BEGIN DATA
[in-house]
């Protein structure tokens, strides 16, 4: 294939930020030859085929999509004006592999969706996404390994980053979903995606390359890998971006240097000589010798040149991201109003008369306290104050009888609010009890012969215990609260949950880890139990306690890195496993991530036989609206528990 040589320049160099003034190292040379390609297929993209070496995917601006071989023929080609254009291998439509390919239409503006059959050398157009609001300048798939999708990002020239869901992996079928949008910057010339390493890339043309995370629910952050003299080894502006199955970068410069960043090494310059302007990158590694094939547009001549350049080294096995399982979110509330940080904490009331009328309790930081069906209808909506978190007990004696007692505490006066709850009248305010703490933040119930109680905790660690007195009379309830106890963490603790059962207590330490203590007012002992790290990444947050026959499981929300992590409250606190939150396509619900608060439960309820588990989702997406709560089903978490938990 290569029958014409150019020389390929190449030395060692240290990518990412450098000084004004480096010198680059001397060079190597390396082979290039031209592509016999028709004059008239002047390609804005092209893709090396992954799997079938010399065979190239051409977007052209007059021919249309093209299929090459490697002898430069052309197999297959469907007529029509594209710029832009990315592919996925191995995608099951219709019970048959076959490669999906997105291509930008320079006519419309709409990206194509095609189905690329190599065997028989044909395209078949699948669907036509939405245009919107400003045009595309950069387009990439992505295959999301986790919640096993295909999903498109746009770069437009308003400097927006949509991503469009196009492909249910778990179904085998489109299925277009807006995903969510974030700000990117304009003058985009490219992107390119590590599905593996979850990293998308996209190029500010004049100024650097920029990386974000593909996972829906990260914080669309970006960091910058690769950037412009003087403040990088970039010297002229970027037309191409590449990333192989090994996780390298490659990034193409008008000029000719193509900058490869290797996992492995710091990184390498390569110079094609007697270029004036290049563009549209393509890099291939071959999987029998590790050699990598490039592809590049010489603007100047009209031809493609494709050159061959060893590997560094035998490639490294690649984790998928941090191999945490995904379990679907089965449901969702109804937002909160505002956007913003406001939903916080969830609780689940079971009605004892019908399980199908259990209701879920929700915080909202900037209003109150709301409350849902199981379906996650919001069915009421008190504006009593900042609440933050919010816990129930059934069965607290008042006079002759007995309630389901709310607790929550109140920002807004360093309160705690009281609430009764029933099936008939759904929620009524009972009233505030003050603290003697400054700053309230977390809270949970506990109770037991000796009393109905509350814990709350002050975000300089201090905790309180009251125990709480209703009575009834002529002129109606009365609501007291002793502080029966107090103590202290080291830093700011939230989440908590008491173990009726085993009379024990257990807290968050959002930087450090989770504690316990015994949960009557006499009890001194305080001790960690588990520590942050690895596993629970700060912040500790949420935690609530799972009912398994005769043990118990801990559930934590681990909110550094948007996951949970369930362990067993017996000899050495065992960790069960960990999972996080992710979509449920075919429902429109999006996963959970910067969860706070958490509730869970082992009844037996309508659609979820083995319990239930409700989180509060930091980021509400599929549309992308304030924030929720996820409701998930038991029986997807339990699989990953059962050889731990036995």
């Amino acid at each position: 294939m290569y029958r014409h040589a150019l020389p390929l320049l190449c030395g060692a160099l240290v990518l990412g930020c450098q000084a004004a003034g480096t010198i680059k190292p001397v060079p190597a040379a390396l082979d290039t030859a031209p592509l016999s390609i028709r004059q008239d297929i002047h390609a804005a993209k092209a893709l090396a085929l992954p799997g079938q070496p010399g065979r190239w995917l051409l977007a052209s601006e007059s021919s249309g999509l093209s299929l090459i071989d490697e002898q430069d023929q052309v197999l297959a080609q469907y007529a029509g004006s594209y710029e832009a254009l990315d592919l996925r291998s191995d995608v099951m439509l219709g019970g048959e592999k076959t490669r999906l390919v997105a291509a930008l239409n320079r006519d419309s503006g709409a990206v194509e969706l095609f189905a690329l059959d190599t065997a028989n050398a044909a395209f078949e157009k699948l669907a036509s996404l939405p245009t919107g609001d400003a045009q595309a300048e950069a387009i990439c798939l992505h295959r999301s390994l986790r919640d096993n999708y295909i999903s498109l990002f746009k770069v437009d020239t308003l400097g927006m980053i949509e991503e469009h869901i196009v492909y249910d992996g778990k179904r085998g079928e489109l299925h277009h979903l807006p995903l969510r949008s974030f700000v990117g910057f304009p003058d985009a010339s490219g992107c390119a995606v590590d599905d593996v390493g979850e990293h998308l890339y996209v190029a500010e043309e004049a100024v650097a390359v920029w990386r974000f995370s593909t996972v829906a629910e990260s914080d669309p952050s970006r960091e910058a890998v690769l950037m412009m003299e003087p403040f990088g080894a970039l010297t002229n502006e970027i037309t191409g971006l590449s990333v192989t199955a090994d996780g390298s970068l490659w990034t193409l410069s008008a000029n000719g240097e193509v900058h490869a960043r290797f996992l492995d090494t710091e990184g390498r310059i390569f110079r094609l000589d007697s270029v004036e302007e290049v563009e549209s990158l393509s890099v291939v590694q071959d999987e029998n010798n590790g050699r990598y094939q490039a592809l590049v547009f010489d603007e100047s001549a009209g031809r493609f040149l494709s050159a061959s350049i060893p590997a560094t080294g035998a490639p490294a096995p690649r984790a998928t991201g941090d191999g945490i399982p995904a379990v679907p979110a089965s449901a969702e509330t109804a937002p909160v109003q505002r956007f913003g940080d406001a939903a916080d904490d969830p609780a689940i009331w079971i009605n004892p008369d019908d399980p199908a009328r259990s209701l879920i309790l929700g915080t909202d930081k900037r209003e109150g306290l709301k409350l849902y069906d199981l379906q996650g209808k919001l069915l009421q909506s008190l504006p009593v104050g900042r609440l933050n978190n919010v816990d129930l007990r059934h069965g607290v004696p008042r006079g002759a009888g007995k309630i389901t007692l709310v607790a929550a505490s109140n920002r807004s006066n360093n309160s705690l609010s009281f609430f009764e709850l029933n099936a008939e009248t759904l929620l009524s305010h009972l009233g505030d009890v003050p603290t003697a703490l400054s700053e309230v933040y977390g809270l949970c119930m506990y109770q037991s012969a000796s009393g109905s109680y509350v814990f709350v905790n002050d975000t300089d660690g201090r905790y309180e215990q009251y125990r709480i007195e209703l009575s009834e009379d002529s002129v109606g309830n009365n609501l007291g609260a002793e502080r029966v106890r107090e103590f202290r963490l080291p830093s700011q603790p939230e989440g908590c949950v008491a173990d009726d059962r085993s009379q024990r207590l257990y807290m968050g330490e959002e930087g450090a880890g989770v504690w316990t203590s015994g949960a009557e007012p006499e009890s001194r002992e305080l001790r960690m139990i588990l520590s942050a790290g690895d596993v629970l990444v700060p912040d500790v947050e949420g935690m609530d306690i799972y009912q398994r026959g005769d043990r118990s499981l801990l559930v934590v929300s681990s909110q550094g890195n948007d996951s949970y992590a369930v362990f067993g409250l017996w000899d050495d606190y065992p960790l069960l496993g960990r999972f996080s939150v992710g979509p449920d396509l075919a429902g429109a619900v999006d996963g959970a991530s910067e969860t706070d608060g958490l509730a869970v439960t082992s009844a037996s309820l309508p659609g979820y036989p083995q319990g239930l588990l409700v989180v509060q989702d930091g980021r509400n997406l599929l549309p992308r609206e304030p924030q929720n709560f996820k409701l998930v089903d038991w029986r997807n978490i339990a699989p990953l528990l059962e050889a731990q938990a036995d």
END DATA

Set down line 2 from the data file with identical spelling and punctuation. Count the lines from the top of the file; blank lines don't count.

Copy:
């Protein structure tokens, strides 16, 4: 294939930020030859085929999509004006592999969706996404390994980053979903995606390359890998971006240097000589010798040149991201109003008369306290104050009888609010009890012969215990609260949950880890139990306690890195496993991530036989609206528990 040589320049160099003034190292040379390609297929993209070496995917601006071989023929080609254009291998439509390919239409503006059959050398157009609001300048798939999708990002020239869901992996079928949008910057010339390493890339043309995370629910952050003299080894502006199955970068410069960043090494310059302007990158590694094939547009001549350049080294096995399982979110509330940080904490009331009328309790930081069906209808909506978190007990004696007692505490006066709850009248305010703490933040119930109680905790660690007195009379309830106890963490603790059962207590330490203590007012002992790290990444947050026959499981929300992590409250606190939150396509619900608060439960309820588990989702997406709560089903978490938990 290569029958014409150019020389390929190449030395060692240290990518990412450098000084004004480096010198680059001397060079190597390396082979290039031209592509016999028709004059008239002047390609804005092209893709090396992954799997079938010399065979190239051409977007052209007059021919249309093209299929090459490697002898430069052309197999297959469907007529029509594209710029832009990315592919996925191995995608099951219709019970048959076959490669999906997105291509930008320079006519419309709409990206194509095609189905690329190599065997028989044909395209078949699948669907036509939405245009919107400003045009595309950069387009990439992505295959999301986790919640096993295909999903498109746009770069437009308003400097927006949509991503469009196009492909249910778990179904085998489109299925277009807006995903969510974030700000990117304009003058985009490219992107390119590590599905593996979850990293998308996209190029500010004049100024650097920029990386974000593909996972829906990260914080669309970006960091910058690769950037412009003087403040990088970039010297002229970027037309191409590449990333192989090994996780390298490659990034193409008008000029000719193509900058490869290797996992492995710091990184390498390569110079094609007697270029004036290049563009549209393509890099291939071959999987029998590790050699990598490039592809590049010489603007100047009209031809493609494709050159061959060893590997560094035998490639490294690649984790998928941090191999945490995904379990679907089965449901969702109804937002909160505002956007913003406001939903916080969830609780689940079971009605004892019908399980199908259990209701879920929700915080909202900037209003109150709301409350849902199981379906996650919001069915009421008190504006009593900042609440933050919010816990129930059934069965607290008042006079002759007995309630389901709310607790929550109140920002807004360093309160705690009281609430009764029933099936008939759904929620009524009972009233505030003050603290003697400054700053309230977390809270949970506990109770037991000796009393109905509350814990709350002050975000300089201090905790309180009251125990709480209703009575009834002529002129109606009365609501007291002793502080029966107090103590202290080291830093700011939230989440908590008491173990009726085993009379024990257990807290968050959002930087450090989770504690316990015994949960009557006499009890001194305080001790960690588990520590942050690895596993629970700060912040500790949420935690609530799972009912398994005769043990118990801990559930934590681990909110550094948007996951949970369930362990067993017996000899050495065992960790069960960990999972996080992710979509449920075919429902429109999006996963959970910067969860706070958490509730869970082992009844037996309508659609979820083995319990239930409700989180509060930091980021509400599929549309992308304030924030929720996820409701998930038991029986997807339990699989990953059962050889731990036995």